occupational health and safety research

occupational health and safety research
Proposal Outline
1. Abstract
2. Problem Statement
3. Study Question
4. Literature Review (include your edited preliminary review)
5. Purpose of the research project, the hypothesis [what you
think is happening] and objectives.
6. The Study Design
– Method
– Data sources and sample
– Data analysis
7. Study needs and resources
*8. Ethical Research Statement
*9. Work plan
10. References
*11. Appendices (if necessary)


1. • An abstract is a brief summary of your proposed
research (you will write it in the future tense)
• explaining each major part:
-the problem
-the literature (several studies have shown…)
-the purpose for the study
-the method you will use
-the analysis
-what you expect to find

2. Problem Statement
There is a meaningful problem (non-trivial).
Based on what you’ve learned from existing
studies (there is a probable cause)

3. Study Question
Your meaningful question (specific)
Based on what you’ve learned from
existing studies
-simply restate your question

4. Literature Review
• You’ve already done much of it
• Revise it; edit it; include it
• It points to your study; where your study ‘fits
in’ to what is known
• It indicates the value your work will add
• It shows you are ‘on-side’ with the literature,
and if not, that you are contesting it

5. Study Purpose
• How will it benefit Public or Occupational
Health and Safety
• What you expect to demonstrate or show
• The purpose is the overall goal of your study
• The objectives are specific targets
• In most cases: your study examines one
specific, narrow part of the bigger problem

6. Study Design
Identify it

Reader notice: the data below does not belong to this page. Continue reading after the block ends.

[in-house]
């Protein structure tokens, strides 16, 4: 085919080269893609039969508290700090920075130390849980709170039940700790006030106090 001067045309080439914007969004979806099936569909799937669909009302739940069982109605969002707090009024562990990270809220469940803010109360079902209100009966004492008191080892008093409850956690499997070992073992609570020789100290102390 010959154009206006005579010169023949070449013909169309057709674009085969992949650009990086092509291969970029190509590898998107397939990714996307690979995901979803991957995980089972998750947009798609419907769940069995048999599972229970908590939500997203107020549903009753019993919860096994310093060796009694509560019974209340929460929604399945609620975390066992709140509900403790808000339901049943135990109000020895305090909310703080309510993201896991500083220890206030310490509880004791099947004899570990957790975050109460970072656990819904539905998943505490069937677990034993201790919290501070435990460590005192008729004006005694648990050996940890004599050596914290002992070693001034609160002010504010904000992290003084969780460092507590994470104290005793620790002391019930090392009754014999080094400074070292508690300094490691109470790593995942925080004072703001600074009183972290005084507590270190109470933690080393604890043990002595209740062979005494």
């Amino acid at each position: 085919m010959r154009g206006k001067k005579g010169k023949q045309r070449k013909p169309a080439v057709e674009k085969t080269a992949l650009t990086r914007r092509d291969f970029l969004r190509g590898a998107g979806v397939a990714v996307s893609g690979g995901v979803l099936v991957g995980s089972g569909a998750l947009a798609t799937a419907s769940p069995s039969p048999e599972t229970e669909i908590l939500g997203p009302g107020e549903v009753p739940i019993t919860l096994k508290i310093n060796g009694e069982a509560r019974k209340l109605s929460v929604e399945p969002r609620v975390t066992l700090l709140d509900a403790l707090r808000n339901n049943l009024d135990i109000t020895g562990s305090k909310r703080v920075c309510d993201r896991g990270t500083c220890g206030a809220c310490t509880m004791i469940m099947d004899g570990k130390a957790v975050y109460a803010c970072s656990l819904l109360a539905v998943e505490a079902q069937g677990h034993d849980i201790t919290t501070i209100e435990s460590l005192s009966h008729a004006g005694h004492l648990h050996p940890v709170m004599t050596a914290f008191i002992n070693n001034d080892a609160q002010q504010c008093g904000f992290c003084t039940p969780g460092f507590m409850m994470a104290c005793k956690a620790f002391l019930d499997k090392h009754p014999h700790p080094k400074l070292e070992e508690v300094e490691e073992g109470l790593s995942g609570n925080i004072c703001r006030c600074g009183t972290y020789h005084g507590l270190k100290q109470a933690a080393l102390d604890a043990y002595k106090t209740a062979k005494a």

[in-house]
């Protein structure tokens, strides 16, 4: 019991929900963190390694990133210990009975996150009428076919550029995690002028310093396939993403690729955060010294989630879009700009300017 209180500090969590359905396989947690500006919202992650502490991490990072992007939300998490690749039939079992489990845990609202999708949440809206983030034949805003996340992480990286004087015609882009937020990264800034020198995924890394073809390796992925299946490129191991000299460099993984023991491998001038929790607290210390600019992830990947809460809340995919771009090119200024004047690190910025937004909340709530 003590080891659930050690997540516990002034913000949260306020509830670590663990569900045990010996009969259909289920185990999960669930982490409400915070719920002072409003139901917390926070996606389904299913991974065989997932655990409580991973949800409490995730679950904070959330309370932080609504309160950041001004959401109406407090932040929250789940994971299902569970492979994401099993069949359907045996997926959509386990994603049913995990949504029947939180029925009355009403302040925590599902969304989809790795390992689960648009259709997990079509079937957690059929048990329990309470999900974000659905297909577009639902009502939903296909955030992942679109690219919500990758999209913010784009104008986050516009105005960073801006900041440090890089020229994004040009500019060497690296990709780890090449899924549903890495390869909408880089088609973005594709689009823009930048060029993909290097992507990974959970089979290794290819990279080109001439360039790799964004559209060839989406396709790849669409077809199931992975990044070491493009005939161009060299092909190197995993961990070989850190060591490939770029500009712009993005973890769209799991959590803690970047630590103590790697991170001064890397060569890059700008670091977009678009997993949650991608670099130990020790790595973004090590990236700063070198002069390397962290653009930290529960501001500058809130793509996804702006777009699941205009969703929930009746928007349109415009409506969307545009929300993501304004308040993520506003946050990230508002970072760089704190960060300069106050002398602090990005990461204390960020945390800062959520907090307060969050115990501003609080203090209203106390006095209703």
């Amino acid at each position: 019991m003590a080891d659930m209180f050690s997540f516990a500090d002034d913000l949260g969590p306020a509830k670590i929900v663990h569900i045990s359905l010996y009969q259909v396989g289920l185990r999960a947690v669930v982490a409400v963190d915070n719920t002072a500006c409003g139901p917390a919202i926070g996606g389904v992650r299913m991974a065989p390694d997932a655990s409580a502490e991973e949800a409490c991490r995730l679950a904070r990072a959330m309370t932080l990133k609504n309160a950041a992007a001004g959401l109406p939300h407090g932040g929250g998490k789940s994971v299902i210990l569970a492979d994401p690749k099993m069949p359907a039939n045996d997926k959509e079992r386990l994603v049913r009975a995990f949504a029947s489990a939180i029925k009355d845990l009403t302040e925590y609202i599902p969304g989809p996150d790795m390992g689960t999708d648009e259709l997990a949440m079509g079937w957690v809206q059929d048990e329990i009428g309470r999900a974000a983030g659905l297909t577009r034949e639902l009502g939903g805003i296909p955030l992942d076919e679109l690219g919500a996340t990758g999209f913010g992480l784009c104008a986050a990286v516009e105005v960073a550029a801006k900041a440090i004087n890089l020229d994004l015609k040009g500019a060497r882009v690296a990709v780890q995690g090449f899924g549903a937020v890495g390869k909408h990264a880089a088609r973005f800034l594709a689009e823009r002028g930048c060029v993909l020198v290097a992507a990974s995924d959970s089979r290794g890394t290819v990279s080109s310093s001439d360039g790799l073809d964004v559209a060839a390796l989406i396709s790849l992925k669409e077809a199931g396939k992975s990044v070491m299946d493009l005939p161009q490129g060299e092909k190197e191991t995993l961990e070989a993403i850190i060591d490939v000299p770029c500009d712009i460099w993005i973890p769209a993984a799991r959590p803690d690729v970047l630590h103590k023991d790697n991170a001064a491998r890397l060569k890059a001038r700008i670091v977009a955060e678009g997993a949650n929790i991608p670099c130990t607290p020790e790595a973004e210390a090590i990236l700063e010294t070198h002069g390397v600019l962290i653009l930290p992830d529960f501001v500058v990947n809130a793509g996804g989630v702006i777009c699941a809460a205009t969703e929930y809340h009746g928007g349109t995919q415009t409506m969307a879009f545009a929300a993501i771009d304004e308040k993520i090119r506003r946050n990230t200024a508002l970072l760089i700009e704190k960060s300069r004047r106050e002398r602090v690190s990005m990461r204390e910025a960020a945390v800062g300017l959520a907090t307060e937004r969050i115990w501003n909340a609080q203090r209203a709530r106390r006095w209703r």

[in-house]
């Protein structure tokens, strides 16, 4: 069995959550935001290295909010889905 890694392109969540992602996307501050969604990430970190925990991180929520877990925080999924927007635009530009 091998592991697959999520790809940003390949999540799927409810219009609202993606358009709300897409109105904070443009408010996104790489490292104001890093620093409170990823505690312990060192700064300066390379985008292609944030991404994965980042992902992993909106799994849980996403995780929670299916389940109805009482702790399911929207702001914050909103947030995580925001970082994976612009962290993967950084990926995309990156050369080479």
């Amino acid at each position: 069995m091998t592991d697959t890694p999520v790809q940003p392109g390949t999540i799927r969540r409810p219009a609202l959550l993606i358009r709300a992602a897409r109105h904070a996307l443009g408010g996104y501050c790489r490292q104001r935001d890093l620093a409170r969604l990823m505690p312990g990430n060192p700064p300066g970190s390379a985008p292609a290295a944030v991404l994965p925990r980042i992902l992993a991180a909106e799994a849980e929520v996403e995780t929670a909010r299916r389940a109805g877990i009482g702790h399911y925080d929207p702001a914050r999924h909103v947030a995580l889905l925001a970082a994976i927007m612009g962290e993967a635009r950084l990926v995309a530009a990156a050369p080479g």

What kind of study is it? (case study, lab/field
experiment, survey-interview/questionnaire,
secondary data, observation, program
evaluation, etc.)
What time frame? (cross-sectional, prospective,
retrospective, time-series)
Which other features? (controlled, randomized,
stratified sample)
Retrieval (surveys…mail, drop-off, other)

6. Study Design II

Where will you get your data/information?
participants? The target population?
how will they be selected? (the selection
What is your sample?
How will it be determined?

7. Study Needs and Resources
• Access to the study population?
• Access to data/files/records?
• Experimental equipment?
• Mail/return costs?
• Photocopy costs?
• Travel?
• Software?
• Other?

8. Ethical Statement*
• Research often involves human subjects;
sometimes animal subjects (rare in SOPHe)
• We meet ethical standards in research
• Protect people from harm
• Protect privacy of individuals
• Participants = full and informed consent
(a human subject’s ‘Miranda rights’)
• Information anonymous and aggregated

8. Ethical Statement II*
• Cohen’s group exercise endorphin effect study
(Biology Letters, 2009)
• Question: does exercising in a group increase
endorphin output in athletes?
• 12 rowers: two tests (identical exercises=45 minutes)
Test 1: exercise alone, tested for pain tolerance
(endorphin output indicator) before and after
Test 2: exercise together, in groups of 6, tested
for pain tolerance before and after exercise
All pain threshold tests done in isolation
• What part of this study requires ethical approval?

8. Ethical Statement III*
• Endorphins are difficult to detect in a living
body; the definitive test is to extract spinal
fluid from each subject and test it
• Ethical approval not likely, but pain threshold
is a proxy measure of endorphin output
• Pain threshold in group exercisers was 2X
higher than in those exercising alone
• Subjective measure of exercise pain

8. Ethical Statement IV*
• Are there human subjects in your study?
• Are there risks (physical, psychological, work)?
• Is informed consent required?
• Does it involve persons who can’t give consent?
(children, others)
• Guarantees of anonymity and confidentiality?
(Non-disclosure agreements)
• Is deception required in the study?

9. Work Plan: A Gantt Chart*

10. References: APA format only. In the text of
your proposal (author, date) or if quoting (author, date; page)
• Include studies cited in your proposal
• References only: if you haven’t used it and you
haven’t referred to it in your text, don’t include it.
• If the paper is published in a journal and has the
volume and issue number, you don’t need to say
when you retrieved it, it’s always the same date
and you don’t need DOI numerical information

The last tasks
• 11. Appendices*
• Questionnaire/interview questions
• Experimental protocol details
lab set-up
number of iterations/trials